El Paso lawyer Carlos Spector, who specializes in immigration and asylum issues, said he does not believe there are enough federal prosecutors and judges to handle all the potential cases that could be referred to the U.S. Attorney's Office. "We have about 5,000 cases on the docket of the Downtown courthouse," Spector said. "We are waiting two to three years to get a hearing for some cases.Not only are there dangers from cartels (busloads of economic migrants have been massacred as part of the savage violence in northern Mexico), but "Officials of Mexico's National Commission for Human Rights, a government agency, said that 3,000 Mexican migrants died while crossing the border between 2000 and 2010, many of whom got lost without food and water in the desert." So incredibly desperate people are already willing to risk their lives from cartels and the elements - the death penalty, if you will - to get into the United States. That's far more people than have been executed over the same period for capital murder! Think about it: As a practical matter, will the possibility of a year or two in a Geo-Group run prison and formal deportation really be a big deterrent for such folk? This policy is much more about Democratic positioning among independents and conservative Dems before a presidential election than addressing dysfunctionality in the immigration system.
"With the apprehensions being down so much, the Border Patrol really needs to justify all the money it's been getting for its budget," Spector said. "It's like bringing the soldiers back from Afghanistan, and then once they're here, what do you do with them?"
Spector said Mexico's drug cartel wars also have created new dangers for immigrants seeking to cross the border illegally. Mexican authorities have implicated violent cartels in the kidnappings and murders of hundreds of immigrants, usually stemming from disputes between rival human smugglers associated with the drug cartels.
As a byproduct of that electoral political agenda, private prison companies and potentially even counties that built speculative prisons might see a wave of new, taxpayer-funded contracts. That's a disappointment for anyone who hoped federal expenses might fall after the rate of growth in immigration detention finally seemed to be receding with the deflated economy. As usual, though, incarceration rates are driven mostly by policy decisions as opposed to the actual scope of the problem the state is trying to solve. That's why immigration detention may increase while illegal immigration drops, just as incarceration rates may rise even while crime is dramatically falling.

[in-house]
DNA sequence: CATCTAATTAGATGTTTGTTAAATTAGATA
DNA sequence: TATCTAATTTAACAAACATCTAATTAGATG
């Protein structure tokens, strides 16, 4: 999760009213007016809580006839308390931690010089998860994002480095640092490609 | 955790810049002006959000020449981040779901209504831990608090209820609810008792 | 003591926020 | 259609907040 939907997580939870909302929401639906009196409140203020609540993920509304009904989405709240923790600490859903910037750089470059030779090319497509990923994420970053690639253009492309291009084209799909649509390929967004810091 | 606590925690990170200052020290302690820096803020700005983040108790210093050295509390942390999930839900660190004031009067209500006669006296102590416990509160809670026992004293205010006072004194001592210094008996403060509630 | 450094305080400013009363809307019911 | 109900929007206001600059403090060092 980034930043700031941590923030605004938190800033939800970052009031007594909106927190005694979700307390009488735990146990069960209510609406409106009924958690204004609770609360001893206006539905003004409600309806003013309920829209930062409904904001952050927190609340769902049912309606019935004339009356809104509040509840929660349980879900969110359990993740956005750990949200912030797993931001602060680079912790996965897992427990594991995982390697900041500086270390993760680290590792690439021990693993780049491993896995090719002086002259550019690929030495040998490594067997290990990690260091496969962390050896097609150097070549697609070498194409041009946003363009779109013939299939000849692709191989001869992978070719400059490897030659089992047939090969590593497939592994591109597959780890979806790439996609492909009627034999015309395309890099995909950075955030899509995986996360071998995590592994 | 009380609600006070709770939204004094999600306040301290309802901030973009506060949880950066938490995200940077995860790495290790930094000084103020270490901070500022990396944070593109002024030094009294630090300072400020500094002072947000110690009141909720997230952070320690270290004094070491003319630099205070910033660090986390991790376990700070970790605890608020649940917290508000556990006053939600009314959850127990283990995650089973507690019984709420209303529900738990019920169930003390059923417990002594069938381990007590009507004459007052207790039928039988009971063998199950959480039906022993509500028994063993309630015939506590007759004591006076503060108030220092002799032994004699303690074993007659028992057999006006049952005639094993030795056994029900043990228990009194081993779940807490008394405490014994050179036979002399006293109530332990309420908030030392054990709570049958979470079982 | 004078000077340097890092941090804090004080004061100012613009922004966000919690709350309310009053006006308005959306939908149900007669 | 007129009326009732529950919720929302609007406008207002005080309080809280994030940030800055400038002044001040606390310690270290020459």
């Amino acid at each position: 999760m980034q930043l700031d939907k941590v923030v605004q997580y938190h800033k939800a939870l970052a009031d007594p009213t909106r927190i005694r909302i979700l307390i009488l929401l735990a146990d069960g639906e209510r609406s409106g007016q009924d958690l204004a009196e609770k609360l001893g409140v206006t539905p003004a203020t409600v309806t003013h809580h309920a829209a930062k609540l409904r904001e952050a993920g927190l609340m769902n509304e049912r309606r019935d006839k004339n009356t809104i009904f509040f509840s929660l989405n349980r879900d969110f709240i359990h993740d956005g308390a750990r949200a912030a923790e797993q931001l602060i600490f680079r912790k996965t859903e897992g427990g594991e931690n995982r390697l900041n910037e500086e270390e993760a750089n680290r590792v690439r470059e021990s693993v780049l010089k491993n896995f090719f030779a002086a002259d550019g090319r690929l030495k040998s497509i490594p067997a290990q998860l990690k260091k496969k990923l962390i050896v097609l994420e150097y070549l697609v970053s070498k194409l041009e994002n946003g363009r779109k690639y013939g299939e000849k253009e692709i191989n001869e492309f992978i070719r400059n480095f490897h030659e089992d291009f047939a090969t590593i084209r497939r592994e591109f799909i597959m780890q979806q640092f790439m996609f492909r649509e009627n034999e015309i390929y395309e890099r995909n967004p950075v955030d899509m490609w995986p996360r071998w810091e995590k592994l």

A US Attorney in California explained the fundamental difference in the new approach to CBS News: "It has not been the practice ... to target and prosecute economic migrants who have no criminal histories, who are coming in to the United States to work or to be with their families. ... We do target the individuals who are smuggling those individuals." Now in many cases that could change, if the Border Patrol gets their way. Prosecuting non-criminal migrants themselves opens up such a vast new pool of incarceration possibilities that I won't be surprised to see stocks at Geo Group (GEO) and Corrections Corporation of America (CXW) jump in response.
As a middle-aged man, from a purely selfish perspective, I want as many immigrants as possible here, low-waged and high, all legal, amnestied, documented, and paying into social security and Medicare, preferably, if only so there will be enough workers footing the bill when it's my turn to benefit from those programs. Immigration benefits the economy, just as a large proportion of Texas' much-admired economic miracle may be attributed to large-scale migration to the state (including illegal immigration, most of which IMO should have been formally allowed), but that's a different polemic for another day. Setting aside one's big-picture stance on immigration, this particular policy is a solution quite literally searching for a problem (except, I suppose, for the problems of the punishment-for-profit crowd), providing little additional deterrent or benefit, but with a large price tag attached and lucrative new contracts handed out like candy to private-prison interests. Pointless policy, dumb idea.